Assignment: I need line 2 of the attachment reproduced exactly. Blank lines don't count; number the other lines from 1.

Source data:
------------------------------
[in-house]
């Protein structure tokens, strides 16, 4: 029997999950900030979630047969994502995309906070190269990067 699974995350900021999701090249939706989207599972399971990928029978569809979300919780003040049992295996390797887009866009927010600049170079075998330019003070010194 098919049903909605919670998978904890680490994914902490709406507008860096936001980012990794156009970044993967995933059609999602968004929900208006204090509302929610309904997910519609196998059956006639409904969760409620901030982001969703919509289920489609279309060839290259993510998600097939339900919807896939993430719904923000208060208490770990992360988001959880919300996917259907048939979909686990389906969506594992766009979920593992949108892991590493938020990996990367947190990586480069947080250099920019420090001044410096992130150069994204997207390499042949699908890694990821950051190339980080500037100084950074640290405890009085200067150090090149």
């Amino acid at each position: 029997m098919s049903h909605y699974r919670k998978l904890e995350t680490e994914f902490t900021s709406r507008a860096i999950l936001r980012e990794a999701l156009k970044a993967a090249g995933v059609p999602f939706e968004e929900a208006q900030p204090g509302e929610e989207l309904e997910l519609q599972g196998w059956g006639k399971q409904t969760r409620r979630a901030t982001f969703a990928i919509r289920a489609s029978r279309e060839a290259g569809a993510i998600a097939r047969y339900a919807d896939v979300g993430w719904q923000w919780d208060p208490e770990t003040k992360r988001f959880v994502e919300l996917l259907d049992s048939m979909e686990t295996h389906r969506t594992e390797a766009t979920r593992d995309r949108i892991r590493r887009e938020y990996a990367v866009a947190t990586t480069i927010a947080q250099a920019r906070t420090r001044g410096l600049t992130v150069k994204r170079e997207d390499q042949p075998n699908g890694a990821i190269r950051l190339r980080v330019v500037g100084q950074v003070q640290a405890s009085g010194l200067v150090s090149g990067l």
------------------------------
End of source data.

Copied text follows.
């Protein structure tokens, strides 16, 4: 029997999950900030979630047969994502995309906070190269990067 699974995350900021999701090249939706989207599972399971990928029978569809979300919780003040049992295996390797887009866009927010600049170079075998330019003070010194 098919049903909605919670998978904890680490994914902490709406507008860096936001980012990794156009970044993967995933059609999602968004929900208006204090509302929610309904997910519609196998059956006639409904969760409620901030982001969703919509289920489609279309060839290259993510998600097939339900919807896939993430719904923000208060208490770990992360988001959880919300996917259907048939979909686990389906969506594992766009979920593992949108892991590493938020990996990367947190990586480069947080250099920019420090001044410096992130150069994204997207390499042949699908890694990821950051190339980080500037100084950074640290405890009085200067150090090149």